7.2/10
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113 user 230 critic

Win Win (2011)

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2:26 | Trailer

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A struggling lawyer and volunteer wrestling coach's chicanery comes back to haunt him when the teenage grandson of the client he has double-crossed comes into his life.

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Writers:

(screenplay), (story) | 1 more credit »
5 wins & 22 nominations. See more awards »

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Cast

Cast overview, first billed only:
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Terry Delfino
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Stemler (as David Thompson)
Mike Diliello ...
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Penelope Kindred ...
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Storyline

Disheartened attorney Mike Flaherty (Giamatti), who moonlights as a high school wrestling coach, stumbles across a star athlete through some questionable business dealings while trying to support his family. Just as it looks like he will get a double payday, the boy's mother shows up fresh from rehab and flat broke, threatening to derail everything. Written by Fox Searchlight Pictures

Plot Summary | Plot Synopsis

Taglines:

In the game of life, you can't lose 'em all.

Genres:

Comedy | Drama | Sport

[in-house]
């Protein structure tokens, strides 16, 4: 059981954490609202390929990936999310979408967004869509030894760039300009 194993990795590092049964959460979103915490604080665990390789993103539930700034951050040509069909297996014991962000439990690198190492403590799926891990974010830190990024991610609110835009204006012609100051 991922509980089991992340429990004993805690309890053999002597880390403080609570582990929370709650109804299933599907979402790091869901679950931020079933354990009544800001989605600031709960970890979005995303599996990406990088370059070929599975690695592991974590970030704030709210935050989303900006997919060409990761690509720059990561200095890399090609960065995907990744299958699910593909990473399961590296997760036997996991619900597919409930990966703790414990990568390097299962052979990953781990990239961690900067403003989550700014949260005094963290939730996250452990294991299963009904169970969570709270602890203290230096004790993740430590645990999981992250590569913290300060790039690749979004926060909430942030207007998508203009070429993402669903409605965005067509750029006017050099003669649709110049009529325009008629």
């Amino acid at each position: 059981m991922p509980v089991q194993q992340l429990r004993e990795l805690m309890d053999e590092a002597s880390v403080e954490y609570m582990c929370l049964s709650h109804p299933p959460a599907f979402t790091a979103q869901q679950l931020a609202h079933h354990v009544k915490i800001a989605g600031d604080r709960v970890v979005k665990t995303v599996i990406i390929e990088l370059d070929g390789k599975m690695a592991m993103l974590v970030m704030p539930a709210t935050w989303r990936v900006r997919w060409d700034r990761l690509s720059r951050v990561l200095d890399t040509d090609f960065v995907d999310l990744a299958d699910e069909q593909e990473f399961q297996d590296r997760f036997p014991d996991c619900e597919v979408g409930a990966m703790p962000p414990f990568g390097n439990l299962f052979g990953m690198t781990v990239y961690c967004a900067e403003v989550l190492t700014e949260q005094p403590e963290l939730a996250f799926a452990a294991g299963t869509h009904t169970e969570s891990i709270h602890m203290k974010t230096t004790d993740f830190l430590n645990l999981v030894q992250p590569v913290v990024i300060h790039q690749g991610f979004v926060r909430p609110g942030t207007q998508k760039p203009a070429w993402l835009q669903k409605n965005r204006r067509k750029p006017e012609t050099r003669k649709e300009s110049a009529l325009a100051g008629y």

Motion Picture Rating (MPAA)

Rated R for language | See all certifications »

Parents Guide:

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Details

Country:

Language:

Release Date:

15 April 2011 (USA)  »

Also Known As:

Gagnant gagnant  »

Box Office

Opening Weekend:

$464,420 (USA) (25 March 2011)

Gross:

$10,179,275 (USA) (17 July 2011)
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Company Credits

Show detailed on  »

Technical Specs

Runtime:

Sound Mix:

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Aspect Ratio:

1.85 : 1
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Did You Know?

Trivia

In the movie Kyle Timmons (Alex Shaffer) is shown to be a wrestler from Ohio who starts to compete in New Jersey in order to become state champion when in actuality he himself is a real New Jersey state wrestling champion. See more »

Goofs

When the team is on the bus heading to a match, they are going from their school in NJ to another school in NJ. However, the shot of the road they are driving down is in Rockville Centre, Long Island, NY (one of the admitted locations where the movie was filmed). In traveling from one school in NJ to another school in NJ, there would be absolutely no reason to pass through LI. See more »

Quotes

Jackie Flaherty: I wanna go to Ohio and beat the crap out of his mom.
Mike Flaherty: Okay, come on.
Jackie Flaherty: No, I do. I want to beat the crap out of her and her stupid boyfriend.
Mike Flaherty: Okay.
Jackie Flaherty: I'm serious.
Mike Flaherty: I know you are. I just... I don't think that beating the crap out of everybody is the best solution, that's all.
Jackie Flaherty: It feels like it.
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Connections

Features Divorce Court (1984) See more »

Soundtracks

Gladiator March
Traditional
Arranged by Marco Beltrami
Courtesy of Twentieth Century Fox Film Corporation